Creature Feature

Creature Feature – The Porcupine

Posted by  //  November 27, 2019  //  Articles, Creature Feature

There are over two dozen kinds of porcupines across the globe, but the North American porcupine is the only species living in the U.S.  It does not hibernate, and depending on the season, eats a variety of twigs, bark, leaves, fruit, flowers, grasses and clover.  

The porcupine actually has soft hair, but its back, sides and tail are covered with more than 30,000 sharp quills which it relies on for protection.  These barbed spines expand beneath an attacker’s skin and are difficult to remove. While the porcupine cannot “throw” its quills, they detach easily if touched.  When harassed, it raises its quills, tucks down its vulnerable head and keeps its back end turned toward the threat. It then thrashes its spiked tail, hoping to connect with the assailant.  Predators, like bobcats, coyotes, bears and great horned owls, may kill a porcupine, but they risk injury and possibly death. The fisher is an expert at dispatching the porcupine, as it is low slung and agile enough to avoid the thrashing tail.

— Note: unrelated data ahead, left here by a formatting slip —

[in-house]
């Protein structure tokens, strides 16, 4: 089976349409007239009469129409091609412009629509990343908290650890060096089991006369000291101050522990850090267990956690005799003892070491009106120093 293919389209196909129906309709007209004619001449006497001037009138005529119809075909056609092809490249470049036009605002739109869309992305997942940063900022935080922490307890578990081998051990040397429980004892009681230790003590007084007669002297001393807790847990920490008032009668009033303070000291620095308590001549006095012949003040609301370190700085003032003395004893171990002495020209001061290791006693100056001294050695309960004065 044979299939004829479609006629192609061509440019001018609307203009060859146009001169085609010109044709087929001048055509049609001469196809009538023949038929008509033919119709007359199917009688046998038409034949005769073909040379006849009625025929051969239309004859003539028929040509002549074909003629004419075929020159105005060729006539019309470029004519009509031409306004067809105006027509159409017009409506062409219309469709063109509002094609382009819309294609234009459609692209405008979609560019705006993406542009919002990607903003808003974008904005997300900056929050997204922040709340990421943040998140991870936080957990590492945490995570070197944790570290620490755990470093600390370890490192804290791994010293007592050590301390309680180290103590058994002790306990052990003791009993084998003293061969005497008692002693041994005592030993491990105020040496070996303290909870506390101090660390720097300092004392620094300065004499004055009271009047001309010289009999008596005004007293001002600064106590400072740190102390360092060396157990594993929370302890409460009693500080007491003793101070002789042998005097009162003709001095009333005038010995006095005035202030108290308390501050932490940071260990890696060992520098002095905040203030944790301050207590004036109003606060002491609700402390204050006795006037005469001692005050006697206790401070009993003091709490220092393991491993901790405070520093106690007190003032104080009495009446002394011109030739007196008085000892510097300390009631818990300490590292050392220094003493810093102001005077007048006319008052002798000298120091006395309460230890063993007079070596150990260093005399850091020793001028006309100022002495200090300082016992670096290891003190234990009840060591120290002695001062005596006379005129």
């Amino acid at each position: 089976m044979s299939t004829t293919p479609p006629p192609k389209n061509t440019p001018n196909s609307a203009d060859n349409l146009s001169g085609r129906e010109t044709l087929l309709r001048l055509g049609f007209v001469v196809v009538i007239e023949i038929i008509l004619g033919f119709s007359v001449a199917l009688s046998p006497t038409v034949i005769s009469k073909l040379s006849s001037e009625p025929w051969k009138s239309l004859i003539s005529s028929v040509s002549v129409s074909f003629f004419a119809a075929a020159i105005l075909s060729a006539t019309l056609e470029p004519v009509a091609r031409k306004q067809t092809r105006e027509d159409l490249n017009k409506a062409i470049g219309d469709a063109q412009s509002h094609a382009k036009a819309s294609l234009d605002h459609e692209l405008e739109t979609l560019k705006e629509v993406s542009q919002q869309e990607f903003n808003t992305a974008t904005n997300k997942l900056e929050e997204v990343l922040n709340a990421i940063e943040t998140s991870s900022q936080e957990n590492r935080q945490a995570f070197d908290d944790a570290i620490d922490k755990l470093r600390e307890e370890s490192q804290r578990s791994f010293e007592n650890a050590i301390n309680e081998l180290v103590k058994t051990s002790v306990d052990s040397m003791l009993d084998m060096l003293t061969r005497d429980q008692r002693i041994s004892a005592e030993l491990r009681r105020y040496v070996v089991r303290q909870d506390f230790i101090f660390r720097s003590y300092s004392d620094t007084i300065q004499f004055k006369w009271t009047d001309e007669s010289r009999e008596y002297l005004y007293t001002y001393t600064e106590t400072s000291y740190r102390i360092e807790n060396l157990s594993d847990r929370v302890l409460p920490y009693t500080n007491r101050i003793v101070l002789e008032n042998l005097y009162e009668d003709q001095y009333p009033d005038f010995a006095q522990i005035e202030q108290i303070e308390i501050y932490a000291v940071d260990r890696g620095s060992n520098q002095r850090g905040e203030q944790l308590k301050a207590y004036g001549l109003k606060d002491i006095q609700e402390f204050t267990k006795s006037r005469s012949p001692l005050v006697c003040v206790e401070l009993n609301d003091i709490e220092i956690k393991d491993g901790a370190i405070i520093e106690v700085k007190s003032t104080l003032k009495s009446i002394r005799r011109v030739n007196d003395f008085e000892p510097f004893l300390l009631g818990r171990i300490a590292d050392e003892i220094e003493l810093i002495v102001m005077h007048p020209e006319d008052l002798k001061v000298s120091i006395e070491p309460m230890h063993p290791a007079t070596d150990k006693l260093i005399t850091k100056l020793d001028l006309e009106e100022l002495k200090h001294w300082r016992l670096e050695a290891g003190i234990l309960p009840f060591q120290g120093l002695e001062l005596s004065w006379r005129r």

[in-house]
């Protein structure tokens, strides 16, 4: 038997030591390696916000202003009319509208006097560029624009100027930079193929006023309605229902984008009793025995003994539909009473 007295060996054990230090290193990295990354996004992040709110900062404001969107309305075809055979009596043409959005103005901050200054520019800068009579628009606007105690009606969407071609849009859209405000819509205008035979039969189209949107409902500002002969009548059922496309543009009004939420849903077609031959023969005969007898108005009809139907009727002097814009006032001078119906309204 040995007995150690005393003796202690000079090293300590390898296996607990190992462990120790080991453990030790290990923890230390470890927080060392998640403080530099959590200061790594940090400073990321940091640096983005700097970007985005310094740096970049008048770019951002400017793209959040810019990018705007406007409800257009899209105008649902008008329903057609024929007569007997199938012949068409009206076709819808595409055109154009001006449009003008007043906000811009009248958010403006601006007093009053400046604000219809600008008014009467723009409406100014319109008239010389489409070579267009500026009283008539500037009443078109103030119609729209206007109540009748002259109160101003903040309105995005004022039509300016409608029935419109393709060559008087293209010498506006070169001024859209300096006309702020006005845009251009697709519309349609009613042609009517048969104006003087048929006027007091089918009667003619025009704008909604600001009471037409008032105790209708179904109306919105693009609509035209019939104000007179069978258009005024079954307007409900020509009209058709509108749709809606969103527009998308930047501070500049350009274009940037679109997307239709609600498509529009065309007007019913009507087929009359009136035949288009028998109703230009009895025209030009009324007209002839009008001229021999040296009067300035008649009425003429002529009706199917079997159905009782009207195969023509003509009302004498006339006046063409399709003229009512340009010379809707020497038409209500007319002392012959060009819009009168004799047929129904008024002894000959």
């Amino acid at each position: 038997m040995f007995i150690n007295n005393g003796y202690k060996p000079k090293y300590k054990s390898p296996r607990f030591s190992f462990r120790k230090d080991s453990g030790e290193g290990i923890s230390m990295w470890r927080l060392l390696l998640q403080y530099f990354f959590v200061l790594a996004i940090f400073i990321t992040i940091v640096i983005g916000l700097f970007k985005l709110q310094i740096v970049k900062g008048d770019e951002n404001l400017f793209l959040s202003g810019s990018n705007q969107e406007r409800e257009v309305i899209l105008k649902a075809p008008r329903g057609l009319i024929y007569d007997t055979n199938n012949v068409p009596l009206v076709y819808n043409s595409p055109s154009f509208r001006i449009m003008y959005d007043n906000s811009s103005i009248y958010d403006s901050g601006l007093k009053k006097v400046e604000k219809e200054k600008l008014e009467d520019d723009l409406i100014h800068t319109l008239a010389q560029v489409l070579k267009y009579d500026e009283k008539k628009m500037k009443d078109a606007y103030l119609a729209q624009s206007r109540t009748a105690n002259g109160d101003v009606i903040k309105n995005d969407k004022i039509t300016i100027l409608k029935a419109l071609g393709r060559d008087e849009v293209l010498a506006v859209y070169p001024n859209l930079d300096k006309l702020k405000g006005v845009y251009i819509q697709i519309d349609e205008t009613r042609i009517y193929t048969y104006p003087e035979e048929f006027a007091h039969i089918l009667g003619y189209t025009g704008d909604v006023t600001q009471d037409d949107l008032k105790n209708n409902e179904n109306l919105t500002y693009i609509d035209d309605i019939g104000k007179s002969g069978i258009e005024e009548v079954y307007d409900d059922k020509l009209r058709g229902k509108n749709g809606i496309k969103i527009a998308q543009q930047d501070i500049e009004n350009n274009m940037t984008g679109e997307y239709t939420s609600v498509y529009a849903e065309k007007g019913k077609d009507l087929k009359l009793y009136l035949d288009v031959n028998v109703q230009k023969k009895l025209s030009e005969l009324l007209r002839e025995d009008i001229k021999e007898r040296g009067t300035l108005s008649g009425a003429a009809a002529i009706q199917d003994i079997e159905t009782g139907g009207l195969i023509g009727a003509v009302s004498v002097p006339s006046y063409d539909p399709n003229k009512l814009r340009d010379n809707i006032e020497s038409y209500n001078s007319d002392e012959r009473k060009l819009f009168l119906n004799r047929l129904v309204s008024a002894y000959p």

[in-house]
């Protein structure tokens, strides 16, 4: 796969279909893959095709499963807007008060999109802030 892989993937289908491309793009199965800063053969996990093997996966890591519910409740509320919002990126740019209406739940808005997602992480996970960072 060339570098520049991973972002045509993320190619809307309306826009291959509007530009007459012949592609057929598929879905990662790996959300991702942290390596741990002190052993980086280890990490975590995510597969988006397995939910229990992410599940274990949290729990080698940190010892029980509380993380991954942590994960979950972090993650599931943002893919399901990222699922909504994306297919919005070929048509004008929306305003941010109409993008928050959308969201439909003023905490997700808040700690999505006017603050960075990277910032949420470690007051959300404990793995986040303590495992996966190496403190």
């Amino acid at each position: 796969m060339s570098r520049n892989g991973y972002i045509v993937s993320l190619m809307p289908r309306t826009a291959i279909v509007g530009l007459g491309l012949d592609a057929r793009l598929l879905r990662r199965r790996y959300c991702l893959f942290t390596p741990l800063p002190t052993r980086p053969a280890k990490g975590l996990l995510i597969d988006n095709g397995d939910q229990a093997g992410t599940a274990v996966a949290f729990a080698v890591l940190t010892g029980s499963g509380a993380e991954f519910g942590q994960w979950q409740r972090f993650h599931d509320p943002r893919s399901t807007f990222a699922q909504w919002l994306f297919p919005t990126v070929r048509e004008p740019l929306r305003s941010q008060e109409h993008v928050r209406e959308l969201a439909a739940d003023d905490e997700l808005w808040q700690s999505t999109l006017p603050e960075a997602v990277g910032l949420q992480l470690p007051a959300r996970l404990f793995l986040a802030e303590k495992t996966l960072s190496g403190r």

The “prickle pig” must chew wood constantly to keep its large front teeth honed, and it also craves salt.  These hankerings may lead it to damage our personal property including prized trees, canoe paddles, leather harnesses, outbuildings, exposed plastic pipes and even road salt-splashed brake hoses on cars.

Ironically, the porcupine sometimes falls from trees and sustains self-stabbing injuries.

Article & photo by Margie Manthey

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